Introduction / History
The Lala people live in villages scattered along the Hiritano Highway and the coast of the Gulf of Papua, NW of Port Moresby, the nation's capital. They live in clans, often with several clans living together in one village. The traditional chieftan system is still in place, although chiefs do not have the same level of authority as they held in the past.
Wallaby hunting is a source of income, as well as an important source of protein in the Lala diet, which also includes starchy "cooking" bananas (the staple food), coconut, bread, bandicoot, and breadfruit.
Traditionally, construction materials were obtained solely from the land. However, today Lala village construction employs a combination of natural materials, such as bamboo and palm leaves (for thatched roofs), and modern materials such as sawn timber, nails, and corrugated roofing iron.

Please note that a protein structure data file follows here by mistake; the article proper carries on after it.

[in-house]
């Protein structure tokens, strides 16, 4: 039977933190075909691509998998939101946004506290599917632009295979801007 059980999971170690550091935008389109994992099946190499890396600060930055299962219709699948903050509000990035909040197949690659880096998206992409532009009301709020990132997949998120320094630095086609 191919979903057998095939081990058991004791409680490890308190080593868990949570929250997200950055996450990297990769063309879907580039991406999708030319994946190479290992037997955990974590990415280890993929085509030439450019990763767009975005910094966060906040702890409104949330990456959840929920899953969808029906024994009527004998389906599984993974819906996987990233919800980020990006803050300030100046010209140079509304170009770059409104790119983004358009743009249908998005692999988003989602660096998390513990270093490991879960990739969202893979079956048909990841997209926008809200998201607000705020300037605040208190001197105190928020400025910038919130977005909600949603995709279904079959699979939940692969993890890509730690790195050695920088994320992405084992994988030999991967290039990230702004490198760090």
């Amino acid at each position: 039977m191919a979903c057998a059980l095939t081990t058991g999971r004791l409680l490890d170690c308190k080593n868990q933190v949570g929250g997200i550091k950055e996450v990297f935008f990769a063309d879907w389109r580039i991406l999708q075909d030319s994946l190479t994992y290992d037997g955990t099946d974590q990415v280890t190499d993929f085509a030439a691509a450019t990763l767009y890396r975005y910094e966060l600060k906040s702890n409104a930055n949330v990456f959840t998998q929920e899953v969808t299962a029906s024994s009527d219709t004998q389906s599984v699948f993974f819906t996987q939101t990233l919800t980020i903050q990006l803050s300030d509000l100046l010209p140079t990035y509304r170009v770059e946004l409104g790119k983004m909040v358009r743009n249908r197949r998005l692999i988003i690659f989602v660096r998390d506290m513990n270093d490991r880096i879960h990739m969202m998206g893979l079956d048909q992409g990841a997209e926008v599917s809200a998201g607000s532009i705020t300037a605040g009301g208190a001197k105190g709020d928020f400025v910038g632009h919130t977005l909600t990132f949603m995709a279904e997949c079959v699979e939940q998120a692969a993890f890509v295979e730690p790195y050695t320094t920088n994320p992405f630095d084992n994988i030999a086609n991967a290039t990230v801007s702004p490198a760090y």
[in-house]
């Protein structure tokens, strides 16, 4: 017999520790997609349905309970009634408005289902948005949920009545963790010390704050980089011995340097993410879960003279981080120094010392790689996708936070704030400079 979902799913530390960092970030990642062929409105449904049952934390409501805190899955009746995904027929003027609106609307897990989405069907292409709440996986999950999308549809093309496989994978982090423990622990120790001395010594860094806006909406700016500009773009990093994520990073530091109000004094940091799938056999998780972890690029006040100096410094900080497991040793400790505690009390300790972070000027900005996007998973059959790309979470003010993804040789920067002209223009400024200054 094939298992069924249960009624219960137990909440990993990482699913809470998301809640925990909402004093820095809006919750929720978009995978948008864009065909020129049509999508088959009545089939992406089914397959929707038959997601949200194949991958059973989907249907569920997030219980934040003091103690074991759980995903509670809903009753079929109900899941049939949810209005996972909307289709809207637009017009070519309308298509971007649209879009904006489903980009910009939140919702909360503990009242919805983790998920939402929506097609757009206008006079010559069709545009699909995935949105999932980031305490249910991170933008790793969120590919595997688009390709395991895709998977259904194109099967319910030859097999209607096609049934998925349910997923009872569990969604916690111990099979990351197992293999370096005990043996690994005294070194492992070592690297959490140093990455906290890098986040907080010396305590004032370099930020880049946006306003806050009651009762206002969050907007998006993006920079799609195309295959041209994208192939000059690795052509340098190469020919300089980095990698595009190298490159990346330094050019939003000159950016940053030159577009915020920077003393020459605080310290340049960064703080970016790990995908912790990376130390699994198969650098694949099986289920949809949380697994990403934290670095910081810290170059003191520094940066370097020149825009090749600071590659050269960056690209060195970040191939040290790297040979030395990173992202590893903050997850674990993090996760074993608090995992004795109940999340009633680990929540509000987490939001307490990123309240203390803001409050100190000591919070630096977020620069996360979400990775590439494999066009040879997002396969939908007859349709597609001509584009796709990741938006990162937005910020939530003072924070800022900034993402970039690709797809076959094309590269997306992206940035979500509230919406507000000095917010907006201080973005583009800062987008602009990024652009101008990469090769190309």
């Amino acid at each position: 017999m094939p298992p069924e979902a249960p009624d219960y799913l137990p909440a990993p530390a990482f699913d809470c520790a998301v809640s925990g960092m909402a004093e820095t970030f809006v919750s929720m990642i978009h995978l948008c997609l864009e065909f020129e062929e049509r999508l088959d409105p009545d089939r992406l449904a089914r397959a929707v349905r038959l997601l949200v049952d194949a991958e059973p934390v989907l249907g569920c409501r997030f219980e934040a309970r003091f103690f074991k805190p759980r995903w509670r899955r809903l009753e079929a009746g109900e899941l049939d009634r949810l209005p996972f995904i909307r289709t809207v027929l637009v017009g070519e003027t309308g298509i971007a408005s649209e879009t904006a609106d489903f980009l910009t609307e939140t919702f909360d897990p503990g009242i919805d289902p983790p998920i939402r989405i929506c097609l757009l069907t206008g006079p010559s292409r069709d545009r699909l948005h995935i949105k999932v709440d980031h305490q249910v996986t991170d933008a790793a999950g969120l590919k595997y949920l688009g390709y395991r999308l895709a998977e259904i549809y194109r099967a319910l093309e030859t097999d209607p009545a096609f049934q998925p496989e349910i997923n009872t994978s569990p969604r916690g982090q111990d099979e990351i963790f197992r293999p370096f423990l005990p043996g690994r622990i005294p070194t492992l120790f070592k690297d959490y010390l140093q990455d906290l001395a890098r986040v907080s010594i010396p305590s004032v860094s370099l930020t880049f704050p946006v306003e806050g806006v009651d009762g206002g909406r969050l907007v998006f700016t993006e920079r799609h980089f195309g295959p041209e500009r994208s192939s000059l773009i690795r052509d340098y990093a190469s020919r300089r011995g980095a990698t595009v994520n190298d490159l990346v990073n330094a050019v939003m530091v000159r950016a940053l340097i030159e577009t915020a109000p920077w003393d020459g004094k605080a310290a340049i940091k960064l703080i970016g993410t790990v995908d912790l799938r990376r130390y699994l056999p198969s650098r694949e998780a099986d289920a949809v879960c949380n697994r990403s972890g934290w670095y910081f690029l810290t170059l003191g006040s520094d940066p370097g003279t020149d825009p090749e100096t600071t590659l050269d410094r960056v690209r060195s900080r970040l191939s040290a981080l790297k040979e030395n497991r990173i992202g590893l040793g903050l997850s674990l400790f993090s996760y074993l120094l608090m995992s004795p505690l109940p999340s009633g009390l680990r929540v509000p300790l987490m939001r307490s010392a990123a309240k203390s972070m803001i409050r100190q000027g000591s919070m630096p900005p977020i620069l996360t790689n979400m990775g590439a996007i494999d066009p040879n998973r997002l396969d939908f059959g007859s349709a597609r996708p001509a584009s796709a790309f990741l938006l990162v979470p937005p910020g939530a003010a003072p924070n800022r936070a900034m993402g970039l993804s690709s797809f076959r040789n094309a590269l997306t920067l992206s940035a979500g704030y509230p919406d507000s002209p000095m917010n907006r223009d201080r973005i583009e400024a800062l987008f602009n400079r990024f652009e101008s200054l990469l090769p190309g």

The Lala people adopted Christianity after the arrival of missionaries from the Catholic Church and the London Missionary Society in the 19th century. Despite the official practice of Christianity, belief in some elements of the traditional religion remains strong. The Lala people read the Bible in English in church, even though they do not fully understand it.
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